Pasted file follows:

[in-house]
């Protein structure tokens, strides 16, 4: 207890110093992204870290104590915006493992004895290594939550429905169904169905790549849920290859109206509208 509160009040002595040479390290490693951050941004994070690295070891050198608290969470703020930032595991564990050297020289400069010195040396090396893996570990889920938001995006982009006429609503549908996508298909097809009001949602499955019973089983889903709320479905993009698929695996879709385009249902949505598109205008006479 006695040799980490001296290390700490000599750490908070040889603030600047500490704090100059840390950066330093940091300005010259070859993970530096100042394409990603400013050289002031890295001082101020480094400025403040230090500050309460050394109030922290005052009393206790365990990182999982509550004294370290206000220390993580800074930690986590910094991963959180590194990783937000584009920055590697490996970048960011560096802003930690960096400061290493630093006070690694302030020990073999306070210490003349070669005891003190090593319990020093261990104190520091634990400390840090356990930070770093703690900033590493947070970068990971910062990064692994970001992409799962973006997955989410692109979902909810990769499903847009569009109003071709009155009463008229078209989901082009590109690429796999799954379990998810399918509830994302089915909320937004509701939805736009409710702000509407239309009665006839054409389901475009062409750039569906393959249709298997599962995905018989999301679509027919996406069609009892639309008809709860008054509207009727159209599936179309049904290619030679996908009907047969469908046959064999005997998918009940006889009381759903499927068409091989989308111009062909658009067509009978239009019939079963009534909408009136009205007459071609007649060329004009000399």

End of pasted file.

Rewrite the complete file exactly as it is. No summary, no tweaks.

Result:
[in-house]
């Protein structure tokens, strides 16, 4: 207890110093992204870290104590915006493992004895290594939550429905169904169905790549849920290859109206509208 509160009040002595040479390290490693951050941004994070690295070891050198608290969470703020930032595991564990050297020289400069010195040396090396893996570990889920938001995006982009006429609503549908996508298909097809009001949602499955019973089983889903709320479905993009698929695996879709385009249902949505598109205008006479 006695040799980490001296290390700490000599750490908070040889603030600047500490704090100059840390950066330093940091300005010259070859993970530096100042394409990603400013050289002031890295001082101020480094400025403040230090500050309460050394109030922290005052009393206790365990990182999982509550004294370290206000220390993580800074930690986590910094991963959180590194990783937000584009920055590697490996970048960011560096802003930690960096400061290493630093006070690694302030020990073999306070210490003349070669005891003190090593319990020093261990104190520091634990400390840090356990930070770093703690900033590493947070970068990971910062990064692994970001992409799962973006997955989410692109979902909810990769499903847009569009109003071709009155009463008229078209989901082009590109690429796999799954379990998810399918509830994302089915909320937004509701939805736009409710702000509407239309009665006839054409389901475009062409750039569906393959249709298997599962995905018989999301679509027919996406069609009892639309008809709860008054509207009727159209599936179309049904290619030679996908009907047969469908046959064999005997998918009940006889009381759903499927068409091989989308111009062909658009067509009978239009019939079963009534909408009136009205007459071609007649060329004009000399």